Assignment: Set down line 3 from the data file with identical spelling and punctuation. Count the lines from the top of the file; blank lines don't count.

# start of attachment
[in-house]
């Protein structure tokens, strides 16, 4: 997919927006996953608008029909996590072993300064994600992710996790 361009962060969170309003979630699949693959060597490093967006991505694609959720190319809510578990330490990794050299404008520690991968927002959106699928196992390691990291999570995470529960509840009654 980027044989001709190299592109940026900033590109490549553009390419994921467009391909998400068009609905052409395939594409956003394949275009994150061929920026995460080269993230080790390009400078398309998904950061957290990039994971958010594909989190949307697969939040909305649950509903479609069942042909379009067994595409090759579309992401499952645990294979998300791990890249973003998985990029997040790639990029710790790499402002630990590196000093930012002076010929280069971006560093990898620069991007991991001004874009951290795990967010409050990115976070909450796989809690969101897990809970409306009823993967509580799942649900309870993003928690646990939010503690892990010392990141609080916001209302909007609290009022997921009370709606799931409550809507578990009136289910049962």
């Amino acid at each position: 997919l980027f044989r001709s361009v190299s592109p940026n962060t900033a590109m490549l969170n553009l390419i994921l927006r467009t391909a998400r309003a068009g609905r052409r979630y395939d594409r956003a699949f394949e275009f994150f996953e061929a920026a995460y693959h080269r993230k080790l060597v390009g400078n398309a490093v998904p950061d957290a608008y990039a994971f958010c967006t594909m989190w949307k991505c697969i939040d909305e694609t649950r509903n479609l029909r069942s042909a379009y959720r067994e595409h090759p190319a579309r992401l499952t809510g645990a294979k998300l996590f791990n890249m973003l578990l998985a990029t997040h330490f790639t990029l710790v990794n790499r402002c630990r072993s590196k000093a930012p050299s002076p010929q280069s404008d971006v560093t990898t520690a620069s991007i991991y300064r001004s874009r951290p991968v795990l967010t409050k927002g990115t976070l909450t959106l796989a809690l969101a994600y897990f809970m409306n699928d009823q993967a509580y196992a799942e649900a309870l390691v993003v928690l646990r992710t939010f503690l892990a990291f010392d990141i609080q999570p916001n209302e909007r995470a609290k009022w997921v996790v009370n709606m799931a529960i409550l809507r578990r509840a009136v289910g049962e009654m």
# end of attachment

């Amino acid at each position: 997919l980027f044989r001709s361009v190299s592109p940026n962060t900033a590109m490549l969170n553009l390419i994921l927006r467009t391909a998400r309003a068009g609905r052409r979630y395939d594409r956003a699949f394949e275009f994150f996953e061929a920026a995460y693959h080269r993230k080790l060597v390009g400078n398309a490093v998904p950061d957290a608008y990039a994971f958010c967006t594909m989190w949307k991505c697969i939040d909305e694609t649950r509903n479609l029909r069942s042909a379009y959720r067994e595409h090759p190319a579309r992401l499952t809510g645990a294979k998300l996590f791990n890249m973003l578990l998985a990029t997040h330490f790639t990029l710790v990794n790499r402002c630990r072993s590196k000093a930012p050299s002076p010929q280069s404008d971006v560093t990898t520690a620069s991007i991991y300064r001004s874009r951290p991968v795990l967010t409050k927002g990115t976070l909450t959106l796989a809690l969101a994600y897990f809970m409306n699928d009823q993967a509580y196992a799942e649900a309870l390691v993003v928690l646990r992710t939010f503690l892990a990291f010392d990141i609080q999570p916001n209302e909007r995470a609290k009022w997921v996790v009370n709606m799931a529960i409550l809507r578990r509840a009136v289910g049962e009654m």